Writing the notes for this post, the last search that came to mind wasn’t a search; I used generative AI. I was in class and I had the students doing online searches looking for appropriate job adverts for accountancy students. I wasn’t sure what level of jobs would be best for them, so I asked Bing, which uses ChatGPT. Previously, I would have used Google or another search engine and reviewed lots of answers. However, as I am exploring the use of AI in my teaching practice, this seemed like a good opportunity. The answer it gave me was acceptable and I didn’t feel it was necessary to conduct further research.

I can see how we could adapt to using AI more in research, but we need to be aware of its limitations. Can we classify adaptive AI as a form of online searching? If searching means investigating different sources to gather information, assessing the quality and reliability of individual pieces, then on its own, no it can’t be a form of internet research. However, if its used as a starting point to signpost additional research then yes it can be.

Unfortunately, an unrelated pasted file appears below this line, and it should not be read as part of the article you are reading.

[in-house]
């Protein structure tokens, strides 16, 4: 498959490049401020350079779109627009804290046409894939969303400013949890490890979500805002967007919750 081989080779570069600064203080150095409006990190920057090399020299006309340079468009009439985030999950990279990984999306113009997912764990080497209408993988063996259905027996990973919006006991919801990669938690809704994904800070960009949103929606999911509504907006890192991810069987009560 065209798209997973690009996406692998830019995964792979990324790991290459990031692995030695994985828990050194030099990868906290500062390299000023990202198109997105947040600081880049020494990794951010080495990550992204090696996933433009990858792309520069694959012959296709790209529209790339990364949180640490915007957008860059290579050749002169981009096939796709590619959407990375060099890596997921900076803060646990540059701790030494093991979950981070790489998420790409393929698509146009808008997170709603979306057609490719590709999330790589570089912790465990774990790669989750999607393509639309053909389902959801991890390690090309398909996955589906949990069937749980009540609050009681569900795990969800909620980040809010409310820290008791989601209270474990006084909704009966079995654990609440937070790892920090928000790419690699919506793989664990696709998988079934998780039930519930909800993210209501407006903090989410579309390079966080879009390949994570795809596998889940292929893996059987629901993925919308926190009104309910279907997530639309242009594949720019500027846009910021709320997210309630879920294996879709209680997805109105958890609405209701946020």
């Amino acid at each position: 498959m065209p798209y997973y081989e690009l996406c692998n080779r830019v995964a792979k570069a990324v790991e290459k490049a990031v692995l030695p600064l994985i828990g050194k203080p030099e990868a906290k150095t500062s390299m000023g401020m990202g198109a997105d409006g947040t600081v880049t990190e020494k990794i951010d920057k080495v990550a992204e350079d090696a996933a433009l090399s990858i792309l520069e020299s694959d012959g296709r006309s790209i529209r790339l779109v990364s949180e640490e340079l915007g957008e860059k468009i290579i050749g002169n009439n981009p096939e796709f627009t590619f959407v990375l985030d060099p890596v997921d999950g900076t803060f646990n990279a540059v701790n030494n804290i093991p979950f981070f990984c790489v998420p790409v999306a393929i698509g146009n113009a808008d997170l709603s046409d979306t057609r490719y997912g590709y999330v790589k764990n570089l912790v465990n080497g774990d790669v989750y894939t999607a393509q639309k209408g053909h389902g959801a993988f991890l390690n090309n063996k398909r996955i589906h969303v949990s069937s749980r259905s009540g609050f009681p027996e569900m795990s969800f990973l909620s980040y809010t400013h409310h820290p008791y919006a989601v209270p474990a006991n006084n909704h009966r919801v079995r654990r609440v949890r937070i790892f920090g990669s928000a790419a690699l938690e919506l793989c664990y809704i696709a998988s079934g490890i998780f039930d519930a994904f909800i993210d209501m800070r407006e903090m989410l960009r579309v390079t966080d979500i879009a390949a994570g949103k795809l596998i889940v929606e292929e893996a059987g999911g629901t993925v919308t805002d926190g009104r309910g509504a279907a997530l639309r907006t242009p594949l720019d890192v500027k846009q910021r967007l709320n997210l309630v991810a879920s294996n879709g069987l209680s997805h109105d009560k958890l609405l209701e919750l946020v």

My concern is that many will rely on generative AI without exploring further, so they will not develop sound research skills.

Is there an answer?

Clearly I can answer the basic question for the prompt. The last thing I searched for online was to check I had the right term: generative AI. However, with the rise in the use of AI, we need to redefine what we mean by “online search”. Using ChatGPT, or its equivalents, to answer our questions removes the need for online searches. That said, we will need to develop new skills as we learn how to use generative AI to produce the best results.


  1. “My concern is that many will rely on adaptive AI without exploring further, so they will not develop sound research skills.”
    I agree as it is evident in the classrooms amongst many learners and I speak of young learners who should not have this available to them…just yet.

    a great share🤍